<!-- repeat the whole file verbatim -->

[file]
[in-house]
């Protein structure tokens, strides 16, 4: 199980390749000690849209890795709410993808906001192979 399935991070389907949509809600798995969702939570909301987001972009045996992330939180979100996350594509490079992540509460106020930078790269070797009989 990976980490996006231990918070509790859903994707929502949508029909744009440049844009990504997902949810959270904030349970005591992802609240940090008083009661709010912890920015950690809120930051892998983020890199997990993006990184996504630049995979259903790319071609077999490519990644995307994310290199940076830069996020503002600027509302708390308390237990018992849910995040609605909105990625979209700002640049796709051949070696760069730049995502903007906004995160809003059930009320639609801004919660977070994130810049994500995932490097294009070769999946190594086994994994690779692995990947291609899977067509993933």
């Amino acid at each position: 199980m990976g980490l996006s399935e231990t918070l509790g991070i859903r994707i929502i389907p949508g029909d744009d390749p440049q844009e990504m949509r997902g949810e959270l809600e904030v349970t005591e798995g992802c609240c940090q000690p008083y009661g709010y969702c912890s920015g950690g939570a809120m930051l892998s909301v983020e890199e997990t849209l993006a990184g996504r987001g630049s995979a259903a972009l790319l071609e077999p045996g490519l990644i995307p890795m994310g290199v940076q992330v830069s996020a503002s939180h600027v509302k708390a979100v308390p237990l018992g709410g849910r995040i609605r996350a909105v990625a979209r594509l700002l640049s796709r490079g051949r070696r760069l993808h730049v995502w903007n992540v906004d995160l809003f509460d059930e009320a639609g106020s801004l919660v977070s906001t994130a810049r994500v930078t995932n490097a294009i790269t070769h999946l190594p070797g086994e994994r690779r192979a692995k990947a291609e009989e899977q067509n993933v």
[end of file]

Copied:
[in-house]
């Protein structure tokens, strides 16, 4: 199980390749000690849209890795709410993808906001192979 399935991070389907949509809600798995969702939570909301987001972009045996992330939180979100996350594509490079992540509460106020930078790269070797009989 990976980490996006231990918070509790859903994707929502949508029909744009440049844009990504997902949810959270904030349970005591992802609240940090008083009661709010912890920015950690809120930051892998983020890199997990993006990184996504630049995979259903790319071609077999490519990644995307994310290199940076830069996020503002600027509302708390308390237990018992849910995040609605909105990625979209700002640049796709051949070696760069730049995502903007906004995160809003059930009320639609801004919660977070994130810049994500995932490097294009070769999946190594086994994994690779692995990947291609899977067509993933």
């Amino acid at each position: 199980m990976g980490l996006s399935e231990t918070l509790g991070i859903r994707i929502i389907p949508g029909d744009d390749p440049q844009e990504m949509r997902g949810e959270l809600e904030v349970t005591e798995g992802c609240c940090q000690p008083y009661g709010y969702c912890s920015g950690g939570a809120m930051l892998s909301v983020e890199e997990t849209l993006a990184g996504r987001g630049s995979a259903a972009l790319l071609e077999p045996g490519l990644i995307p890795m994310g290199v940076q992330v830069s996020a503002s939180h600027v509302k708390a979100v308390p237990l018992g709410g849910r995040i609605r996350a909105v990625a979209r594509l700002l640049s796709r490079g051949r070696r760069l993808h730049v995502w903007n992540v906004d995160l809003f509460d059930e009320a639609g106020s801004l919660v977070s906001t994130a810049r994500v930078t995932n490097a294009i790269t070769h999946l190594p070797g086994e994994r690779r192979a692995k990947a291609e009989e899977q067509n993933v």